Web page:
According to the website GreenerCars.org, there are many ways to green up one’s driving habits. Obeying speed limits, utilizing cruise control and avoiding jackrabbit starts will maximize fuel economy and minimize tailpipe emissions while also preventing unnecessary wear-and-tear. Staying off roads during rush hours is also advisable, as stop-and-go driving burns excess gasoline and promotes smog. Opening vents and windows to cool off instead of using the air conditioner, an inherently inefficient appliance that consumes more fuel and leads to more emissions, is also good advice.
Drivers can also help minimize their environmental impact by keeping their cars well maintained. According to GreenerCars.org, getting regular tune-ups—where a qualified mechanic changes fluids and checks for and corrects problems such as worn spark plugs, under inflated tires, dragging brakes, misaligned wheels and clogged filters—can significantly improve fuel economy and minimize harmful emissions. GreenerCars.org also recommends seeking out low-rolling-resistance (LRR) replacement tires, which are specifically designed to improve a vehicle’s fuel economy, when the original ones wear out.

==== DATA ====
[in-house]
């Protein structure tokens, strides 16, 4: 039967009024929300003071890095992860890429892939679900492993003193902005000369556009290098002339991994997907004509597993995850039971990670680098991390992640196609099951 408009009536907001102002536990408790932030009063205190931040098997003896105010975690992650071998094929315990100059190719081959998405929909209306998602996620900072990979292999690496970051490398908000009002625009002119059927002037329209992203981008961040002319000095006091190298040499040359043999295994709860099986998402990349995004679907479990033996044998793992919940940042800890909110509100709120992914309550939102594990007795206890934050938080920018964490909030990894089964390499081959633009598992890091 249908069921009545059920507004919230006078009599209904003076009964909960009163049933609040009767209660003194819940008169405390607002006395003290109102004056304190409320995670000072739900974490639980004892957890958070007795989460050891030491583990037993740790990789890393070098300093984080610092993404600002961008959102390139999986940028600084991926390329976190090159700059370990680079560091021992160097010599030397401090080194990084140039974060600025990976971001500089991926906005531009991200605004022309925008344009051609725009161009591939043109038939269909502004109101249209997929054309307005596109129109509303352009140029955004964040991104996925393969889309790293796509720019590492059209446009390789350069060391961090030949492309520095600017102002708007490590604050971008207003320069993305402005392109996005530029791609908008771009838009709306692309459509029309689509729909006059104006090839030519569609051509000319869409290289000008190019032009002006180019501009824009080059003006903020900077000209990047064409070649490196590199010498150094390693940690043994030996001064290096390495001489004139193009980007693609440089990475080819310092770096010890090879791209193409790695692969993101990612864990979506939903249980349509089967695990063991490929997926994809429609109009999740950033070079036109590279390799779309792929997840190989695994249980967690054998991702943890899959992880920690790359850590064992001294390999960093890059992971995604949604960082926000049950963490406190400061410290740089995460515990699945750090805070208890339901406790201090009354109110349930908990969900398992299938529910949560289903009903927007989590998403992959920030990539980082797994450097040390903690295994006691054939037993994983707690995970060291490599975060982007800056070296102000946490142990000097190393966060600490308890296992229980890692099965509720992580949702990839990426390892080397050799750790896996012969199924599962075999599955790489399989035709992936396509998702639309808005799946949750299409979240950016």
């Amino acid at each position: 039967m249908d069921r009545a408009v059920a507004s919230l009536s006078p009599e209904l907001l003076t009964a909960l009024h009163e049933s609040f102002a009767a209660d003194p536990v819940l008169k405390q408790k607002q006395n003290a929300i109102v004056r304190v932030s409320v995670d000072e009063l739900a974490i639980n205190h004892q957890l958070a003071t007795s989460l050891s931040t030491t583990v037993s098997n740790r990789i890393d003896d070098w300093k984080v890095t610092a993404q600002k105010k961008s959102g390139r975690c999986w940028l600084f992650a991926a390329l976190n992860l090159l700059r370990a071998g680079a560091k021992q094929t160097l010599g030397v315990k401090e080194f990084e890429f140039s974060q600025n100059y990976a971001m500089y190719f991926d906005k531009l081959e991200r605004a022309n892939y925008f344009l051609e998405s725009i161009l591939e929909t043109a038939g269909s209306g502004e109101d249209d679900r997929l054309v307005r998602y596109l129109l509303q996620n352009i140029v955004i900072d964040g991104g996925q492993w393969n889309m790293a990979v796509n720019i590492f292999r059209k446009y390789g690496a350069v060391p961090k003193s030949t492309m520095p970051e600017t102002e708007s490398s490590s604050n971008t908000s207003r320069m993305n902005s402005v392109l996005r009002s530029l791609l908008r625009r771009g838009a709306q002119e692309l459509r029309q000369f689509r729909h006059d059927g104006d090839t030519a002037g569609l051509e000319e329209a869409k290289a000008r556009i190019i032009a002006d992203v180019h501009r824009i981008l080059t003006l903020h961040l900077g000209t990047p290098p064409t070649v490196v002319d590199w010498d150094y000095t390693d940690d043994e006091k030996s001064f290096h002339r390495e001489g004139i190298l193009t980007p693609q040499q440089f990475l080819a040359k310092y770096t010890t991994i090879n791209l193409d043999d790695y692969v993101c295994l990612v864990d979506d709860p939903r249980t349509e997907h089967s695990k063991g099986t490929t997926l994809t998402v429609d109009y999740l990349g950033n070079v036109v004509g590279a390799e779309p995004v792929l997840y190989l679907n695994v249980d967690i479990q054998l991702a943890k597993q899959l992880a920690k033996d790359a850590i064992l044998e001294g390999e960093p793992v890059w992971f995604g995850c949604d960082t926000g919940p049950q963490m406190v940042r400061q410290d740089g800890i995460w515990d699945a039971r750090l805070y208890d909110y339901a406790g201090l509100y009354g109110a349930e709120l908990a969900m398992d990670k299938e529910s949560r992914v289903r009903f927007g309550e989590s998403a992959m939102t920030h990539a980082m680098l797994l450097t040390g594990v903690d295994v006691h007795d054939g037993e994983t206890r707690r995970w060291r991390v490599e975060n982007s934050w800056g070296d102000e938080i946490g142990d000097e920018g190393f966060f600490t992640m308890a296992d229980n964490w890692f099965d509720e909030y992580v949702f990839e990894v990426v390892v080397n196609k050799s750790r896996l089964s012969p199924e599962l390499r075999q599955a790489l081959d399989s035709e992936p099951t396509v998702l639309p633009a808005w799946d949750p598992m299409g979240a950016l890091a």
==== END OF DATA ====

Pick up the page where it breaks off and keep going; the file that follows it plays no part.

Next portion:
Beyond regular maintenance, a handful of small companies now sell green-friendly fuel additives that purport to increase fuel efficiency while reducing emissions. Such products—including Bluestar Environmental’s Omstar D-1280X gas additive and Suntec Bio-Energy’s diesel additive—are normally targeted at fleets of vehicles, but individuals are free to use them as well. Owners beware, though: Use of such products could invalidate automakers’ warranties, so read the fine print in your owner’s manual before pouring anything out-of-the-ordinary into your fuel tank.
Of course, getting out of your car altogether—or most of the time—is a far greener choice than driving even a well-maintained new or old car conscientiously. Some employers now offer federally-subsidized “commuter choice” incentives whereby workers can derive financial benefits by telecommuting (working from home), or by walking, biking, using public transit or carpooling to and from the office.